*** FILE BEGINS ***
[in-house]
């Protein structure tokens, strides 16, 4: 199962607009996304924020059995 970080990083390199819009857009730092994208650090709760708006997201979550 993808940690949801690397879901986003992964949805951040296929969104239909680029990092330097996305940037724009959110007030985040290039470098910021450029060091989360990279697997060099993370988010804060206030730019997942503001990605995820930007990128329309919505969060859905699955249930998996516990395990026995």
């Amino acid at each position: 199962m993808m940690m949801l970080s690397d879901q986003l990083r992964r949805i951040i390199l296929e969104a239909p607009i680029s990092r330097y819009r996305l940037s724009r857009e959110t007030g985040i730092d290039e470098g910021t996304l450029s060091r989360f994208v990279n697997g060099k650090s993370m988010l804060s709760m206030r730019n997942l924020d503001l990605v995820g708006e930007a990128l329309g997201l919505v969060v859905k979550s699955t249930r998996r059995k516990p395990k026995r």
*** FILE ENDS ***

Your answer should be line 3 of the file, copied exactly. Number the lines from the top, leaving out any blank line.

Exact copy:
């Amino acid at each position: 199962m993808m940690m949801l970080s690397d879901q986003l990083r992964r949805i951040i390199l296929e969104a239909p607009i680029s990092r330097y819009r996305l940037s724009r857009e959110t007030g985040i730092d290039e470098g910021t996304l450029s060091r989360f994208v990279n697997g060099k650090s993370m988010l804060s709760m206030r730019n997942l924020d503001l990605v995820g708006e930007a990128l329309g997201l919505v969060v859905k979550s699955t249930r998996r059995k516990p395990k026995r």